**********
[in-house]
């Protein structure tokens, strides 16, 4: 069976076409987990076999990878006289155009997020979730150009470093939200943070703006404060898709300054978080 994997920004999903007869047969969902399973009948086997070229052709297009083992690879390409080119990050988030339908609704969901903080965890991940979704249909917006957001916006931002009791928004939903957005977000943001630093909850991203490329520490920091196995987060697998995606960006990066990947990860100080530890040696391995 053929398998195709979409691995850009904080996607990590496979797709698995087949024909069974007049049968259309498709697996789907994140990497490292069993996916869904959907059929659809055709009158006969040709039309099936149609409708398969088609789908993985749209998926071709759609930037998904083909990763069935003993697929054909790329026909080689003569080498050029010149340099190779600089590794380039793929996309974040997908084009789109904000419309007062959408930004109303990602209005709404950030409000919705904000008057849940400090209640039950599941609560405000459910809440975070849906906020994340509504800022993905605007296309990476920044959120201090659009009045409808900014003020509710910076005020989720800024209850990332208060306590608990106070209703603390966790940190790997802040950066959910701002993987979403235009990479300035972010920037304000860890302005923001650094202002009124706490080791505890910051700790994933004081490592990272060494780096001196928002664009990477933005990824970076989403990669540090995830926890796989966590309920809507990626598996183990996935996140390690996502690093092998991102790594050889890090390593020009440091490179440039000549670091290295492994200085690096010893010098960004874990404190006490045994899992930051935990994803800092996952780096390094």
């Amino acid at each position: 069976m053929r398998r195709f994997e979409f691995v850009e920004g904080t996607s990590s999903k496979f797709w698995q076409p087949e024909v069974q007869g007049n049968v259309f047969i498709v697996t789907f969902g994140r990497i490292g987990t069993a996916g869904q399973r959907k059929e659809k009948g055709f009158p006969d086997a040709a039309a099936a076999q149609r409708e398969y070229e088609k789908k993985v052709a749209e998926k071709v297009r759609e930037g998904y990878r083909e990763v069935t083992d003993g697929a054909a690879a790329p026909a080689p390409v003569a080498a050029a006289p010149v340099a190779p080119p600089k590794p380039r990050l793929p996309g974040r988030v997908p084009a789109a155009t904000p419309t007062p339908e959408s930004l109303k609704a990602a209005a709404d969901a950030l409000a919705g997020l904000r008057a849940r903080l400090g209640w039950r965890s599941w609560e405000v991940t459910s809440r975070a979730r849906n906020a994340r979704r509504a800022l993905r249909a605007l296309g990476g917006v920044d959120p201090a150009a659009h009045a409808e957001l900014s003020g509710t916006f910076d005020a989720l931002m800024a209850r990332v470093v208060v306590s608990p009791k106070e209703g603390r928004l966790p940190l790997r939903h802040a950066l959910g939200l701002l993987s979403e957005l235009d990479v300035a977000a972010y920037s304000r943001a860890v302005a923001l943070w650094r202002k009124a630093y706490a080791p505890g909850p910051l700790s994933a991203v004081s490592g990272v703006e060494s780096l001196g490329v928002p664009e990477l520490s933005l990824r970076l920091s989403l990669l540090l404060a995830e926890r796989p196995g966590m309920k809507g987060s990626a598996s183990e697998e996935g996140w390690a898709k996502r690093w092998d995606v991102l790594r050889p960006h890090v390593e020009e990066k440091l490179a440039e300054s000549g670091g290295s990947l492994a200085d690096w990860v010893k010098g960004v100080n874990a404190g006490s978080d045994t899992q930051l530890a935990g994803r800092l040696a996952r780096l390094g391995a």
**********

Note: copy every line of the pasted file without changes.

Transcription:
[in-house]
């Protein structure tokens, strides 16, 4: 069976076409987990076999990878006289155009997020979730150009470093939200943070703006404060898709300054978080 994997920004999903007869047969969902399973009948086997070229052709297009083992690879390409080119990050988030339908609704969901903080965890991940979704249909917006957001916006931002009791928004939903957005977000943001630093909850991203490329520490920091196995987060697998995606960006990066990947990860100080530890040696391995 053929398998195709979409691995850009904080996607990590496979797709698995087949024909069974007049049968259309498709697996789907994140990497490292069993996916869904959907059929659809055709009158006969040709039309099936149609409708398969088609789908993985749209998926071709759609930037998904083909990763069935003993697929054909790329026909080689003569080498050029010149340099190779600089590794380039793929996309974040997908084009789109904000419309007062959408930004109303990602209005709404950030409000919705904000008057849940400090209640039950599941609560405000459910809440975070849906906020994340509504800022993905605007296309990476920044959120201090659009009045409808900014003020509710910076005020989720800024209850990332208060306590608990106070209703603390966790940190790997802040950066959910701002993987979403235009990479300035972010920037304000860890302005923001650094202002009124706490080791505890910051700790994933004081490592990272060494780096001196928002664009990477933005990824970076989403990669540090995830926890796989966590309920809507990626598996183990996935996140390690996502690093092998991102790594050889890090390593020009440091490179440039000549670091290295492994200085690096010893010098960004874990404190006490045994899992930051935990994803800092996952780096390094």
């Amino acid at each position: 069976m053929r398998r195709f994997e979409f691995v850009e920004g904080t996607s990590s999903k496979f797709w698995q076409p087949e024909v069974q007869g007049n049968v259309f047969i498709v697996t789907f969902g994140r990497i490292g987990t069993a996916g869904q399973r959907k059929e659809k009948g055709f009158p006969d086997a040709a039309a099936a076999q149609r409708e398969y070229e088609k789908k993985v052709a749209e998926k071709v297009r759609e930037g998904y990878r083909e990763v069935t083992d003993g697929a054909a690879a790329p026909a080689p390409v003569a080498a050029a006289p010149v340099a190779p080119p600089k590794p380039r990050l793929p996309g974040r988030v997908p084009a789109a155009t904000p419309t007062p339908e959408s930004l109303k609704a990602a209005a709404d969901a950030l409000a919705g997020l904000r008057a849940r903080l400090g209640w039950r965890s599941w609560e405000v991940t459910s809440r975070a979730r849906n906020a994340r979704r509504a800022l993905r249909a605007l296309g990476g917006v920044d959120p201090a150009a659009h009045a409808e957001l900014s003020g509710t916006f910076d005020a989720l931002m800024a209850r990332v470093v208060v306590s608990p009791k106070e209703g603390r928004l966790p940190l790997r939903h802040a950066l959910g939200l701002l993987s979403e957005l235009d990479v300035a977000a972010y920037s304000r943001a860890v302005a923001l943070w650094r202002k009124a630093y706490a080791p505890g909850p910051l700790s994933a991203v004081s490592g990272v703006e060494s780096l001196g490329v928002p664009e990477l520490s933005l990824r970076l920091s989403l990669l540090l404060a995830e926890r796989p196995g966590m309920k809507g987060s990626a598996s183990e697998e996935g996140w390690a898709k996502r690093w092998d995606v991102l790594r050889p960006h890090v390593e020009e990066k440091l490179a440039e300054s000549g670091g290295s990947l492994a200085d690096w990860v010893k010098g960004v100080n874990a404190g006490s978080d045994t899992q930051l530890a935990g994803r800092l040696a996952r780096l390094g391995a």